Presentation on theme: "Diabetic Foot Exam By Patrick A. DeHeer, DPM Hoosier Foot & Ankle."— Presentation transcript:
Diabetic Foot Exam By Patrick A. DeHeer, DPM Hoosier Foot & Ankle
Lancet. 2005;366:1674 …the enormity of the global burden of diabetic foot disease…this much neglected, but potentially devastating, complication of a disease that is reaching epidemic proportions…Someone, somewhere, loses a leg because of diabetes every 30 seconds of everyday…
Presence of a DFU for 30 days or longer carries an 8-Fold risk for infection. – Lavery % of all DFU cases require inpatient care -Harrington et al Patients who develop a foot infection have a 55.7 times greater risk of hospitalization that those who do not. –Lavery 2006 $72,775 – Cost of a leg amputation/ per amputation procedure- Bureau of Labor Statistics, 2010 $20,300 – DFU inpatient cost per episode, Harrington et al. 2000
Costs to Treat a Diabetic Foot Ulcer Over a 2-Year Period Following Detection Cost analyses based on percent change in the medical component of the US consumer price index. Ramsey et al. Diabetes Care. 1999;22:382.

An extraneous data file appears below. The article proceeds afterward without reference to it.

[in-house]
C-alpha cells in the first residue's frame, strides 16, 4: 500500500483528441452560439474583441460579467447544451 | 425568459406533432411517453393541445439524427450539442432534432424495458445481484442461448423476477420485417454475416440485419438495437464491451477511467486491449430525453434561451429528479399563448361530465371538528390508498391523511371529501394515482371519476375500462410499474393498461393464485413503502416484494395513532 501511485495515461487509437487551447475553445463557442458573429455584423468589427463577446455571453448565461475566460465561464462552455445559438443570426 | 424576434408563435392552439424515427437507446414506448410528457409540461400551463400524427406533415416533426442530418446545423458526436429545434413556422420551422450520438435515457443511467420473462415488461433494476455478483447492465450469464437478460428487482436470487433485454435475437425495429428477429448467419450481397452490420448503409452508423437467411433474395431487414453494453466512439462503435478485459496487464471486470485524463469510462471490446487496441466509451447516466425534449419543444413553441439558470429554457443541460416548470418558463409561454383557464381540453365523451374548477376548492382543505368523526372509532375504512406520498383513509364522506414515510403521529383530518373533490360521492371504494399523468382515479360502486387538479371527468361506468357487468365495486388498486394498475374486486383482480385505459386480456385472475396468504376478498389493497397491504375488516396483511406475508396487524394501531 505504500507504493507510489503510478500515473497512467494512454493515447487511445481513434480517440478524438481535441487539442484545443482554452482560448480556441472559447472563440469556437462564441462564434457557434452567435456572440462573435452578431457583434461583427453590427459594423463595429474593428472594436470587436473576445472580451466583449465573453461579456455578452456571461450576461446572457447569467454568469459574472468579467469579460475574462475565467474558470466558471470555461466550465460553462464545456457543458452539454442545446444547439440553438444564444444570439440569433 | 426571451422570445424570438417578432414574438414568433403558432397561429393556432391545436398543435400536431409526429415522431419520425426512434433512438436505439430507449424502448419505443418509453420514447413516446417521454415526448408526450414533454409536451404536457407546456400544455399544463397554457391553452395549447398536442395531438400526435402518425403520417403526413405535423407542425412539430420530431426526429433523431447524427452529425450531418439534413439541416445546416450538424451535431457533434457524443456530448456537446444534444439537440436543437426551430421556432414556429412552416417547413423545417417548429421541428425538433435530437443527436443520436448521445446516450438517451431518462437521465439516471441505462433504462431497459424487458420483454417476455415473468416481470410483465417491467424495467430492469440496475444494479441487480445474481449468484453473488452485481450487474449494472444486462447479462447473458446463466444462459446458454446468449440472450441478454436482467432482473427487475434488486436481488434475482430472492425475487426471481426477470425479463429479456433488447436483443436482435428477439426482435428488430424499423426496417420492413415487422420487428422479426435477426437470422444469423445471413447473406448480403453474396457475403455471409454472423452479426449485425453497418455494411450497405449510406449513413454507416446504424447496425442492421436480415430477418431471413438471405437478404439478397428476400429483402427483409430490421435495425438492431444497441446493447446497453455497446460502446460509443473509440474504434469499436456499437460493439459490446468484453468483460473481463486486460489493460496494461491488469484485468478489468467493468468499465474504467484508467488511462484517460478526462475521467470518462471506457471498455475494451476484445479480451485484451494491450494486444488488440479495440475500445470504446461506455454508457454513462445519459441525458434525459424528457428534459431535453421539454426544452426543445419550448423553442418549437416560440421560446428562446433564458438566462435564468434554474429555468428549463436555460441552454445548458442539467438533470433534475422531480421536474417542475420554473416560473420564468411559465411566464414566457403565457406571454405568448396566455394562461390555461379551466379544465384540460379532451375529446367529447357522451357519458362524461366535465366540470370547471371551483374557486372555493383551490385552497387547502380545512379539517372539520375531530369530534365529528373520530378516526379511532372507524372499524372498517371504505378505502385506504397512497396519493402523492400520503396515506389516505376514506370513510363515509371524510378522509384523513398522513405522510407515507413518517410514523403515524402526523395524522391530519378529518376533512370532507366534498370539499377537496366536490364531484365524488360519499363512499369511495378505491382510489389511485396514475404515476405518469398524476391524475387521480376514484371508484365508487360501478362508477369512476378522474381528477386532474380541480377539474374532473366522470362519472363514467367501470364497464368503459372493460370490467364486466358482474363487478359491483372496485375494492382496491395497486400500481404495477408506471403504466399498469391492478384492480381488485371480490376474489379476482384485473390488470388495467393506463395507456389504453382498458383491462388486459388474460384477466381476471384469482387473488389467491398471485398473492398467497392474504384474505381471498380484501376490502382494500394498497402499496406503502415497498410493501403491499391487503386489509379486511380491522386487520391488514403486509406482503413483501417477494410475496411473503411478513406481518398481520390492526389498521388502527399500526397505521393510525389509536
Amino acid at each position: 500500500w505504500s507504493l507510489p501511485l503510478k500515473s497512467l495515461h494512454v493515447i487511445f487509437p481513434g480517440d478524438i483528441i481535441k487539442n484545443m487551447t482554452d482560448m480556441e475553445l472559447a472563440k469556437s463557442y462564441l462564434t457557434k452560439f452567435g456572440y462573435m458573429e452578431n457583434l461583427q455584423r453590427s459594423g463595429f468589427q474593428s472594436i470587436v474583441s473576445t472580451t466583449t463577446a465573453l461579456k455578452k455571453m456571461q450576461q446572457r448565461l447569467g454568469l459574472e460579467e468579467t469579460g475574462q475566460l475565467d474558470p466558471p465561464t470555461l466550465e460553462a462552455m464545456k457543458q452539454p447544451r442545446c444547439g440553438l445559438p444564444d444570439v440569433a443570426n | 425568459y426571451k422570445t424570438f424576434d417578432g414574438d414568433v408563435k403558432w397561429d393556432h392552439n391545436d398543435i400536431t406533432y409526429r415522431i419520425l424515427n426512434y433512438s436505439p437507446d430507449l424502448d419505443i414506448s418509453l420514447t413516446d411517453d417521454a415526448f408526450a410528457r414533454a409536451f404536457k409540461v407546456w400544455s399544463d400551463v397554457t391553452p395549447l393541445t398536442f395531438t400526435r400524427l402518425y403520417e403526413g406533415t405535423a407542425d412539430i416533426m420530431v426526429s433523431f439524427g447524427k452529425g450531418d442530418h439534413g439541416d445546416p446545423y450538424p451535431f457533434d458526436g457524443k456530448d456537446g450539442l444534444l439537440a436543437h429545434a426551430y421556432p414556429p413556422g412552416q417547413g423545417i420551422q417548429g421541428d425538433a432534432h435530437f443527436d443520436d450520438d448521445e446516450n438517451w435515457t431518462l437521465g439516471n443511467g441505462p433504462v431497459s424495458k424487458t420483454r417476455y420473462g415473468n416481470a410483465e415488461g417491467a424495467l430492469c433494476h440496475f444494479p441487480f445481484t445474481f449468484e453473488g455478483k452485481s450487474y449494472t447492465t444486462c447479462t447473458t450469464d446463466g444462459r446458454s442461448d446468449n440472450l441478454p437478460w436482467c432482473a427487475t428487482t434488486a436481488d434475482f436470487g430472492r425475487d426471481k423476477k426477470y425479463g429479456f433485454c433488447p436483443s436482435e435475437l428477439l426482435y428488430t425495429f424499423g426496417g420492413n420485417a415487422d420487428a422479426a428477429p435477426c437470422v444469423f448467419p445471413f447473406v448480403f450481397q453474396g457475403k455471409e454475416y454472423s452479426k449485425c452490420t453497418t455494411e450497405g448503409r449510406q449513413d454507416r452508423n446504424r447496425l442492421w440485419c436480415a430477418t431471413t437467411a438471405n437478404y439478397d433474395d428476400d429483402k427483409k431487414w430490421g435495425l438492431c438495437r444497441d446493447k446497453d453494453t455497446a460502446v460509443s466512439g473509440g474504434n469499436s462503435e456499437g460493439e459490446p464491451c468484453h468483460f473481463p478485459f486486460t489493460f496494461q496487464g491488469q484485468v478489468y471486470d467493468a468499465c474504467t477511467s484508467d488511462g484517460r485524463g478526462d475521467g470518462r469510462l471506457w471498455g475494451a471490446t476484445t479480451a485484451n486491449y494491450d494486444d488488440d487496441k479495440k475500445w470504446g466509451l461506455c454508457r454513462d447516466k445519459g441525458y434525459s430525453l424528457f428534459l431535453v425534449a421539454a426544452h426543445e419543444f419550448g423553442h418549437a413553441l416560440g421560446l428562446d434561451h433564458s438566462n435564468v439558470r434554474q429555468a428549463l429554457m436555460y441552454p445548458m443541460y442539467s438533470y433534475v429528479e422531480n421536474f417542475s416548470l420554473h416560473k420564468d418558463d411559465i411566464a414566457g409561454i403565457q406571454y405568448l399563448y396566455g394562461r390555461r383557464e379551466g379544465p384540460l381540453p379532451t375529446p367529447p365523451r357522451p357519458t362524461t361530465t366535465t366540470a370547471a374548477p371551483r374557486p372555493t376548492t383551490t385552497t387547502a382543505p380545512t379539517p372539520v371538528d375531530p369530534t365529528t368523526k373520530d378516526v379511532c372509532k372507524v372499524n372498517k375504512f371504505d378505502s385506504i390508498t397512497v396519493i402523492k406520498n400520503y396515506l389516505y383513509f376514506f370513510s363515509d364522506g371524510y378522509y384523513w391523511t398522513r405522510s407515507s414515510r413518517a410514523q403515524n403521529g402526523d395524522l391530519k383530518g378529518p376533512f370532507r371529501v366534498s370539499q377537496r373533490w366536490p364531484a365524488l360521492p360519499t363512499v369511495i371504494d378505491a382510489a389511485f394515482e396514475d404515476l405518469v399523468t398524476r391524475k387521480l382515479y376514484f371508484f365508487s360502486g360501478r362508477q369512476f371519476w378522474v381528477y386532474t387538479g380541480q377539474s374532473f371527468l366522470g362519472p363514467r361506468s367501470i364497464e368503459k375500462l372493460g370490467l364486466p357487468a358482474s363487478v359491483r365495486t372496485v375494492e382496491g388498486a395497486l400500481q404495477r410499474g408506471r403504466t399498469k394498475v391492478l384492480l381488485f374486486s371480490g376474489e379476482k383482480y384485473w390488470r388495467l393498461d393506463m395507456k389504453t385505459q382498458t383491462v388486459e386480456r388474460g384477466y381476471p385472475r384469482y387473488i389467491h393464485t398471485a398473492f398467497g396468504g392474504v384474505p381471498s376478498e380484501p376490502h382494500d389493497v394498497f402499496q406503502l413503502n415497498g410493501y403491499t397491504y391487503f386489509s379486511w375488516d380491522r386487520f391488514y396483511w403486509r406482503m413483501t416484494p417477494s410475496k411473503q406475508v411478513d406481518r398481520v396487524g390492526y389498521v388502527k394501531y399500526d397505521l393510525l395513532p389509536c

Healing of Neuropathic Ulcers: Results of a Meta-analysis These data provide clinicians with a realistic assessment of their chances of healing neuropathic ulcers Even with good, standard wound care, healing neuropathic ulcers in patients with diabetes continues to be a challenge Margolis et al. Diabetes Care. 1999;22:692.
Tragic Rule of 50 50% of amputations - Transfemoral/Transtibial level 50% of patients - 2nd amputation in 5 years 50% of patients - Die in 5 years Clinical Care of the Diabetic Foot, 2005
Tragic Rule of 15 15% of diabetics will develop a foot ulcer in their lifetime 15% of foot ulcers will develop osteomyelitis 15% of foot ulcers will lead to an amputation
Pathways for Foot Ulcers Neuropathy Foot Deformities (from motor neuropathy) Minor trauma Mechanical/Shoes (tight/ill-fitting) Thermal (heat inside shoes) Chemical (corn removal pads) ULCER Diabetes Care. 1999; 22:157
Patient Ulcer Risk Risk Level Foot Ulcer %/yr % Office Patients (diabetes clinics) 3: Prior amputation Prior ulcer 28.1%18.6%7% 2: Insensate and foot deformity or absent pedal pulses 6.3%10% 1: Insensate 4.8%17%-30% 0: All normal 1.7%66%
History for the Diabetic Foot Chief Complaint HPI – NLDOCATS Medications Allergies Past Medical History Diabetes – NIDDM/IDDM Control? How long? Family History Surgical History Amputation Revascularization Social History ROS – CV – IC, edema, change in color or temperature of LE, PAD, venous disease Neuro – burning, numbness, paresthesia, neuropathy, weakness MSK – amp, foot deformity, Charcot, injury, ambulatory, OA/RA Derm – prior ulcer Hx, nail fungus, dry and cracking skin, local or systemic signs or symptoms of infection
Neurological Exam Deep Tendon Reflexes – Patellar Achilles Clonus Babinski Vibratory Sharp/Dull Loss of protective sensation – 5.07/10 g Semmes-Weinstein monofilament wire